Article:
The DOL agreement came in response to a strike and legal complaints by the NGA over serious labor abuses in a Hershey’s Chocolate packing plant in summer 2011. In previous response to the NGA complaints, the U.S. State Department debarred Hershey’s labor recruiter CETUSA from the J-1 Summer Work Travel program, and overhauled J-1 program rules to add substantial protections for student guestworkers.

The new DOL agreement requires Exel, staffing agency SHS, and labor recruiter CETUSA to pay back $213,000 in illegal deductions from wages to student guestworkers who worked in the Hershey’s plant. It also requires Exel to pay $143,000 in fines for health and safety violations.

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From U.S. Corporations, a Chain of Exploitation – People’s Daily – 8-23-12

The NGA published a commentary on corporate abuse of guestworker programs in the English-language and Chinese-language editions of China’s People’s Daily.

From U.S. Corporations, A Chain of Exploitation

By Jennifer J. Rosenbaum and Julie Mao

August 21, 2012

(Chinese-language version below)

Every year, thousands of students from China come to the United States to take part in the U.S. State Department’s J-1 Summer Work Travel Program, along with tens of thousands of other students from around the world. These student guestworkers are promised a cultural exchange: the chance to meet Americans, practice their English, and experience American culture. Instead, many of them have become low-wage laborers for U.S. corporations.

How has this been possible? Because U.S. corporations have grown so powerful—and so unaccountable—that they were able to turn a cultural exchange program into a source of cheap, exploitable labor. And when human rights abuses like these are exposed, the corporations shift blame down their supply chains, hiding behind layers of suppliers and subcontractors.

A case in point is the Hershey’s Chocolate Company. Last summer, 400 university students from China, Mongolia, Thailand, Ukraine, and other countries paid $3,000-6,000 to take part in the J-1 Summer Work Travel program in Hershey, Pennsylvania. When they arrived in the United States, the students found themselves packing chocolates for Hershey’s under brutal conditions. They performed backbreaking work in round-the-clock shifts for as little as $1 an hour after deductions. They were offered no cultural exchange of any kind. When they raised concerns, supervisors responded with threats of firing and deportation.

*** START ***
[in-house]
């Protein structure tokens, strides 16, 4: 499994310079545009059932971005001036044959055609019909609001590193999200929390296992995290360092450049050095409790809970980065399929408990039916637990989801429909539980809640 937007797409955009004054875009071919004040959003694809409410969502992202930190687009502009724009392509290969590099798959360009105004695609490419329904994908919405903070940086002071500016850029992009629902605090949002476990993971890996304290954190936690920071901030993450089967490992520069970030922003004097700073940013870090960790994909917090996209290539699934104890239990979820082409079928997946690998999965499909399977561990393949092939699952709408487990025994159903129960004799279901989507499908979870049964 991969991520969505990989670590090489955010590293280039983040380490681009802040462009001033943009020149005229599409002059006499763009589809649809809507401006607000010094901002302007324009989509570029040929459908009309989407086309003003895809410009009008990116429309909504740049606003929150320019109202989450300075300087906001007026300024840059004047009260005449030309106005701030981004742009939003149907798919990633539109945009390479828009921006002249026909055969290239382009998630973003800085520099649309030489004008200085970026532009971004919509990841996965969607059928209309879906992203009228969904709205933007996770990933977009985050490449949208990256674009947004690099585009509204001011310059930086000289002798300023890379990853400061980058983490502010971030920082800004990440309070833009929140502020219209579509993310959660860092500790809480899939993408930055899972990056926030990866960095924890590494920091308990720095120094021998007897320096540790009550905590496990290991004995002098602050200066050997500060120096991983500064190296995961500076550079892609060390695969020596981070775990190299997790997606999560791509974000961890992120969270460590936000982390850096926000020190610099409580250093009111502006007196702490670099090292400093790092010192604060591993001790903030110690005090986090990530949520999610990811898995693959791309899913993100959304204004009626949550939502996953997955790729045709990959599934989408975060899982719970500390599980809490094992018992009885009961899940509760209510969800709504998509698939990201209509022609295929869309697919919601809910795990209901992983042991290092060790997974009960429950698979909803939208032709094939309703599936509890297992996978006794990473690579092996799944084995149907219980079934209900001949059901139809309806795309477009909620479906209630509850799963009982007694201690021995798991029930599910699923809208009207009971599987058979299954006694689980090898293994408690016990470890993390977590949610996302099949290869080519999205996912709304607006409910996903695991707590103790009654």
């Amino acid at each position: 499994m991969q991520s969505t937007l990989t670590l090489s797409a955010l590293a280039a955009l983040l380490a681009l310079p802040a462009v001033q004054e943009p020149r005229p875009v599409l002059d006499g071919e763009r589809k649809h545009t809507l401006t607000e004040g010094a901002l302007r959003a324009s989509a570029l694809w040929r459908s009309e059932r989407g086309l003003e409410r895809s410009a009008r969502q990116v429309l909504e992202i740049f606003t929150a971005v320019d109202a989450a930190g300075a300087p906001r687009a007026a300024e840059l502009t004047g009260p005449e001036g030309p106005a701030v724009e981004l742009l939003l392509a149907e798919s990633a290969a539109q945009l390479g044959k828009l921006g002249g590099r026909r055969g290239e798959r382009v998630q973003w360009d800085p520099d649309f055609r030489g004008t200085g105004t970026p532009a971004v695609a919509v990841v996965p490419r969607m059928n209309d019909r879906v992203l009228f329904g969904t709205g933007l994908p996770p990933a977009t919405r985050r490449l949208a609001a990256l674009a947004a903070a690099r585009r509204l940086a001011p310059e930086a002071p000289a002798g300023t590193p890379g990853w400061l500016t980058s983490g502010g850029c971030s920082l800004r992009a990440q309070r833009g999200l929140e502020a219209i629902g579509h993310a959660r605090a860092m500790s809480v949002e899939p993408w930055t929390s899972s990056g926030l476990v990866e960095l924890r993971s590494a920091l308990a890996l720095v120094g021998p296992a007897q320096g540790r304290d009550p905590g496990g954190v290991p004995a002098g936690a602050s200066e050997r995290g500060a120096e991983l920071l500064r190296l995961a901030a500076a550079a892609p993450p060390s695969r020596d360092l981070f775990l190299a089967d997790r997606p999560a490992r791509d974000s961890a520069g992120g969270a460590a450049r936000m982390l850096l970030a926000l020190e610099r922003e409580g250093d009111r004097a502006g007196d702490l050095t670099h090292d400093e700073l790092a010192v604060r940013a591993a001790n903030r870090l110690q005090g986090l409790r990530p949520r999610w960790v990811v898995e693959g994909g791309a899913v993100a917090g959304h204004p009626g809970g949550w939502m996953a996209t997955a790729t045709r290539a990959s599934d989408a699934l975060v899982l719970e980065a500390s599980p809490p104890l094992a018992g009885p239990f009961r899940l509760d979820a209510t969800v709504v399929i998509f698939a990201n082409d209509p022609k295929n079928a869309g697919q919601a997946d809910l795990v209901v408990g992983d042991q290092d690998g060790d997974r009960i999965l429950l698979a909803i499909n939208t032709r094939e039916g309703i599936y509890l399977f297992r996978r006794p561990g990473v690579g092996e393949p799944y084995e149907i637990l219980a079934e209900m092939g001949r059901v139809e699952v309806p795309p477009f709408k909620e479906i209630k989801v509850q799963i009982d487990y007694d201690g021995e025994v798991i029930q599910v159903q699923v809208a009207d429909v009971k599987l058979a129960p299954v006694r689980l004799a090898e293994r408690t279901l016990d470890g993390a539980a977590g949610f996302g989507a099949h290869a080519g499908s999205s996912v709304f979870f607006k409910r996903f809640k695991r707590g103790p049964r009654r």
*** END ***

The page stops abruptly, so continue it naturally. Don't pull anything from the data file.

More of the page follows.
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NGA victory on front page of Washington Post – 5/22/12

Foreign students enjoy new summer job protections — but what about Americans?

By , Published: May 22

Across the Washington area last week, young workers from Europe arrived in droves, heading for jobs at community swimming pools. Lugging duffel bags, they filled out forms, picked up safety gear and chatted in a variety of Slavic languages, eager to plunge into a summer experience of new friends, skills and culture.

“Now I can meet many people and see America,” gushed Anzhala Scherbina, 21, a petite student from Ukraine whose family spent $3,000 so she could fly here and enter a U.S.-sponsored work-travel program. “My parents say this will be a very good experience,” she said with a giggle.

The Obama administration is going to great lengths to make sure Scherbina and about 100,000 other foreign student workers are not disappointed. Last summer, the popular program, aimed at creating good will abroad, was rocked by scandal when students working at a candy warehouse in Pennsylvania staged a protest, complaining of isolation and overwork.

On May 11, the State Department issued rules that ban foreign students from jobs that could be harmful, limited them to light, seasonal occupations that are not likely to displace U.S. workers and required closer scrutiny of their conditions.